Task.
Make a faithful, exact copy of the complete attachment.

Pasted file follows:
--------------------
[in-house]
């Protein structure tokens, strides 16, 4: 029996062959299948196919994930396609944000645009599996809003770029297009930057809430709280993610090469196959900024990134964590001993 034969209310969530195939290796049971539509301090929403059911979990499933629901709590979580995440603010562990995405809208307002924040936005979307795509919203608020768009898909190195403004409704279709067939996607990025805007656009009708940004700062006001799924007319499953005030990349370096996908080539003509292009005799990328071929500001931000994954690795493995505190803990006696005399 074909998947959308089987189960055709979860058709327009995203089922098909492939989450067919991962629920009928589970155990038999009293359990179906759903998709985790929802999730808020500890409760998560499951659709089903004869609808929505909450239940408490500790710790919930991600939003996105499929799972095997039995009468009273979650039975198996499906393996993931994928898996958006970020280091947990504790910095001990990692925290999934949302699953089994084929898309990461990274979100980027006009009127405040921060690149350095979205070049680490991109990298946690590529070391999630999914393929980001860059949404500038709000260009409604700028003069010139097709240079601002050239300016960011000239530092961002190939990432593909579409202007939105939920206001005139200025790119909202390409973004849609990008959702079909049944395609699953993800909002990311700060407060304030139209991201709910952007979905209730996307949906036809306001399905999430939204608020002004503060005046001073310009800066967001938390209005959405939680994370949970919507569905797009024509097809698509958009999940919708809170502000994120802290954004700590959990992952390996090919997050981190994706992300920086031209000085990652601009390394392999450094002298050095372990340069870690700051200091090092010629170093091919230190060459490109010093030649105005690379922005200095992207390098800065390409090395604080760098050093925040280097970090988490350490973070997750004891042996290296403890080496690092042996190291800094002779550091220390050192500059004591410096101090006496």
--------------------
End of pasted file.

[in-house]
């Protein structure tokens, strides 16, 4: 029996062959299948196919994930396609944000645009599996809003770029297009930057809430709280993610090469196959900024990134964590001993 034969209310969530195939290796049971539509301090929403059911979990499933629901709590979580995440603010562990995405809208307002924040936005979307795509919203608020768009898909190195403004409704279709067939996607990025805007656009009708940004700062006001799924007319499953005030990349370096996908080539003509292009005799990328071929500001931000994954690795493995505190803990006696005399 074909998947959308089987189960055709979860058709327009995203089922098909492939989450067919991962629920009928589970155990038999009293359990179906759903998709985790929802999730808020500890409760998560499951659709089903004869609808929505909450239940408490500790710790919930991600939003996105499929799972095997039995009468009273979650039975198996499906393996993931994928898996958006970020280091947990504790910095001990990692925290999934949302699953089994084929898309990461990274979100980027006009009127405040921060690149350095979205070049680490991109990298946690590529070391999630999914393929980001860059949404500038709000260009409604700028003069010139097709240079601002050239300016960011000239530092961002190939990432593909579409202007939105939920206001005139200025790119909202390409973004849609990008959702079909049944395609699953993800909002990311700060407060304030139209991201709910952007979905209730996307949906036809306001399905999430939204608020002004503060005046001073310009800066967001938390209005959405939680994370949970919507569905797009024509097809698509958009999940919708809170502000994120802290954004700590959990992952390996090919997050981190994706992300920086031209000085990652601009390394392999450094002298050095372990340069870690700051200091090092010629170093091919230190060459490109010093030649105005690379922005200095992207390098800065390409090395604080760098050093925040280097970090988490350490973070997750004891042996290296403890080496690092042996190291800094002779550091220390050192500059004591410096101090006496």